RED Hearts: The Girl Project

pleasereadRED Hearts are guest posts on I Heart Daily from the authors of RED: Teenage girls in America write on what fires up their lives today. Today’s RED Hearts post is from RED author Alison Smith, 23, in Brooklyn, NY, who just discovered a 2011 book she adores:

Even though I'm no longer a student, I still keep my back-to-school book shopping tradition alive. But instead of looking for the cheapest used textbooks in my college bookstore, this year I spent an afternoon in the basement of The Strand, downtown New York's used and discounted book heaven. In the feminist theory section, I found 2011's Please Read (if at all possible): The Girl Project by Kate Engelbrecht.

Now I'm not sure how it possibly took me two years to discover this book, though I can tell you why I was immediately drawn in. I'm 23 going on 19. Or at least that's how it feels if I'd answer without thinking when someone asks my age. Like this book in the basement of The Strand, I'm all too in tune with the optimistic, at times angsty, feelings of teenhood.

Please Read offers a literal look into the lives of teenage girls -- something I see as equally valuable to examinations of gender. The project began in 2007, when Engelbrecht, a photographer, sent disposable cameras and questionnaires to more than 5,000 girls. The amazing results are in the book, where each contributor sincerely describes her aspirations while summarizing her current state of mind through images. Themes, of course, emerge, allowing Engelbrecht to both group and contrast the contributions. While six pages show girls pinching their stomachs and wrapping tape measures around their waists, the opening spread of the section shows “I LOVE MY BODY!” scrawled across one midsection.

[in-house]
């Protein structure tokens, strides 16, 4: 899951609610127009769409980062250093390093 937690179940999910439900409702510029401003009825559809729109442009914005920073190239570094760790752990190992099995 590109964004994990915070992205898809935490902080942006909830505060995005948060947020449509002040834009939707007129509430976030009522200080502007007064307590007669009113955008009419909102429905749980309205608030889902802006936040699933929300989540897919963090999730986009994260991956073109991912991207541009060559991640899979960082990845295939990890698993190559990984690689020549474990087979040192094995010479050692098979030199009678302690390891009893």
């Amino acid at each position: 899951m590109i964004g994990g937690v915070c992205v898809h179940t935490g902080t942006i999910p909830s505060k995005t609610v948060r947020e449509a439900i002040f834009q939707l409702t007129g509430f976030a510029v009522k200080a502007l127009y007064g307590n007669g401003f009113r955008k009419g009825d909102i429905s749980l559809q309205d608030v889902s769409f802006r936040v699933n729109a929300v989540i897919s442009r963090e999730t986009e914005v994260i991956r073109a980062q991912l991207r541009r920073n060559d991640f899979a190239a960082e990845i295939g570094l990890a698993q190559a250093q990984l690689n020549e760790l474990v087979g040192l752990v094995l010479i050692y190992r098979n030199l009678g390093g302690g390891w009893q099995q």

It's this kind of positivity that colors the book. While there are instances of apparent self-doubt and fear, they're matched with images and text filled with confidence and hope. I loved reading the pages where Engelbrecht posed questions like, “What do you think about the ways girls are portrayed?” and “What are you afraid of?” The answers are heartfelt and, more importantly, brave. It’s hard not to imagine your own answers and how vulnerable yet empowering it would be to offer them. But even if these insights don’t pique your interest, it’s worth snagging a copy just for the beautiful photographs of intertwined best friends, mirror selfies, and beauty routines.

Check it out and then spend about three hours on teenagebedroom wishing Engelbrecht had sent you a camera and asked, "What is the one thing about you that no one seems to get?”

RED Hearts guest poster Alison Smith is an author of RED: Teenage girls in America write on what fires up their lives today, which is out in paperback.